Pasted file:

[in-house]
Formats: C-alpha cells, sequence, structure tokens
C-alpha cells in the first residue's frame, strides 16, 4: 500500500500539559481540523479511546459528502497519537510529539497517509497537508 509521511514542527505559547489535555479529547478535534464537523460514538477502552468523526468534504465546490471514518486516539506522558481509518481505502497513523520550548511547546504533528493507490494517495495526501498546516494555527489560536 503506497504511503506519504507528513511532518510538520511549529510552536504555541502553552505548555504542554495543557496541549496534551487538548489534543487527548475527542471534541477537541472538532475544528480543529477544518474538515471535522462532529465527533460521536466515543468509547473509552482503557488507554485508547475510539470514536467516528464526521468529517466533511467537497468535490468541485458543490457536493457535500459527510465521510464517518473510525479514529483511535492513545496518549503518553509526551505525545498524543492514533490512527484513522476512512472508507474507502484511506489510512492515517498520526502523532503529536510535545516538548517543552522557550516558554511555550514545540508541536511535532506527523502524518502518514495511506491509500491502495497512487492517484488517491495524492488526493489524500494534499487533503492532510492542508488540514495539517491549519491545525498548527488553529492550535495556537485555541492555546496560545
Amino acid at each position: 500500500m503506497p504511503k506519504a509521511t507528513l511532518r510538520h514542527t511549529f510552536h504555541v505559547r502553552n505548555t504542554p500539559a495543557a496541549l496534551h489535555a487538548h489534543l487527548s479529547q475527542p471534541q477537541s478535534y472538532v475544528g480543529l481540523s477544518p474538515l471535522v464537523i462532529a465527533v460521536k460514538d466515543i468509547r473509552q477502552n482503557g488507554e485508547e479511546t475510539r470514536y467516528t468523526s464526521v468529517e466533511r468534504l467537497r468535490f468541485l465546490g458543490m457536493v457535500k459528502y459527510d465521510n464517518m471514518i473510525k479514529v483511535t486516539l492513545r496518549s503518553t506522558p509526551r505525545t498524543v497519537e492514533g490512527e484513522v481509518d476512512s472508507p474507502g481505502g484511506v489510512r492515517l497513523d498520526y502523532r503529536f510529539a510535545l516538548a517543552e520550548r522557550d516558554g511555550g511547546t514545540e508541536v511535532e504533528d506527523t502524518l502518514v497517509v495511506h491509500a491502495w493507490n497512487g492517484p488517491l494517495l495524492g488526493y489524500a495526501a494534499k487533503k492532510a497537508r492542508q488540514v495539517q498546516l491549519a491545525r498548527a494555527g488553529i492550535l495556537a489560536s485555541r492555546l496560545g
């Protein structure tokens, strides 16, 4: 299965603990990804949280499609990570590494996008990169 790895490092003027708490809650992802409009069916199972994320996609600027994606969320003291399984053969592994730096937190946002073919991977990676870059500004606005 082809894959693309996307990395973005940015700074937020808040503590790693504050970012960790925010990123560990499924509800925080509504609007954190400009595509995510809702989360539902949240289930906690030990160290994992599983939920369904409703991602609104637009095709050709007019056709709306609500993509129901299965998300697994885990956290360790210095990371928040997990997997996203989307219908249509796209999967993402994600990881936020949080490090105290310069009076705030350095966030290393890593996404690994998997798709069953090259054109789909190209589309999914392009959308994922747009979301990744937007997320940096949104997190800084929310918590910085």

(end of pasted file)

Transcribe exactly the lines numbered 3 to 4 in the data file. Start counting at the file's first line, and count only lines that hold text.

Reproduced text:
C-alpha cells in the first residue's frame, strides 16, 4: 500500500500539559481540523479511546459528502497519537510529539497517509497537508 509521511514542527505559547489535555479529547478535534464537523460514538477502552468523526468534504465546490471514518486516539506522558481509518481505502497513523520550548511547546504533528493507490494517495495526501498546516494555527489560536 503506497504511503506519504507528513511532518510538520511549529510552536504555541502553552505548555504542554495543557496541549496534551487538548489534543487527548475527542471534541477537541472538532475544528480543529477544518474538515471535522462532529465527533460521536466515543468509547473509552482503557488507554485508547475510539470514536467516528464526521468529517466533511467537497468535490468541485458543490457536493457535500459527510465521510464517518473510525479514529483511535492513545496518549503518553509526551505525545498524543492514533490512527484513522476512512472508507474507502484511506489510512492515517498520526502523532503529536510535545516538548517543552522557550516558554511555550514545540508541536511535532506527523502524518502518514495511506491509500491502495497512487492517484488517491495524492488526493489524500494534499487533503492532510492542508488540514495539517491549519491545525498548527488553529492550535495556537485555541492555546496560545
Amino acid at each position: 500500500m503506497p504511503k506519504a509521511t507528513l511532518r510538520h514542527t511549529f510552536h504555541v505559547r502553552n505548555t504542554p500539559a495543557a496541549l496534551h489535555a487538548h489534543l487527548s479529547q475527542p471534541q477537541s478535534y472538532v475544528g480543529l481540523s477544518p474538515l471535522v464537523i462532529a465527533v460521536k460514538d466515543i468509547r473509552q477502552n482503557g488507554e485508547e479511546t475510539r470514536y467516528t468523526s464526521v468529517e466533511r468534504l467537497r468535490f468541485l465546490g458543490m457536493v457535500k459528502y459527510d465521510n464517518m471514518i473510525k479514529v483511535t486516539l492513545r496518549s503518553t506522558p509526551r505525545t498524543v497519537e492514533g490512527e484513522v481509518d476512512s472508507p474507502g481505502g484511506v489510512r492515517l497513523d498520526y502523532r503529536f510529539a510535545l516538548a517543552e520550548r522557550d516558554g511555550g511547546t514545540e508541536v511535532e504533528d506527523t502524518l502518514v497517509v495511506h491509500a491502495w493507490n497512487g492517484p488517491l494517495l495524492g488526493y489524500a495526501a494534499k487533503k492532510a497537508r492542508q488540514v495539517q498546516l491549519a491545525r498548527a494555527g488553529i492550535l495556537a489560536s485555541r492555546l496560545g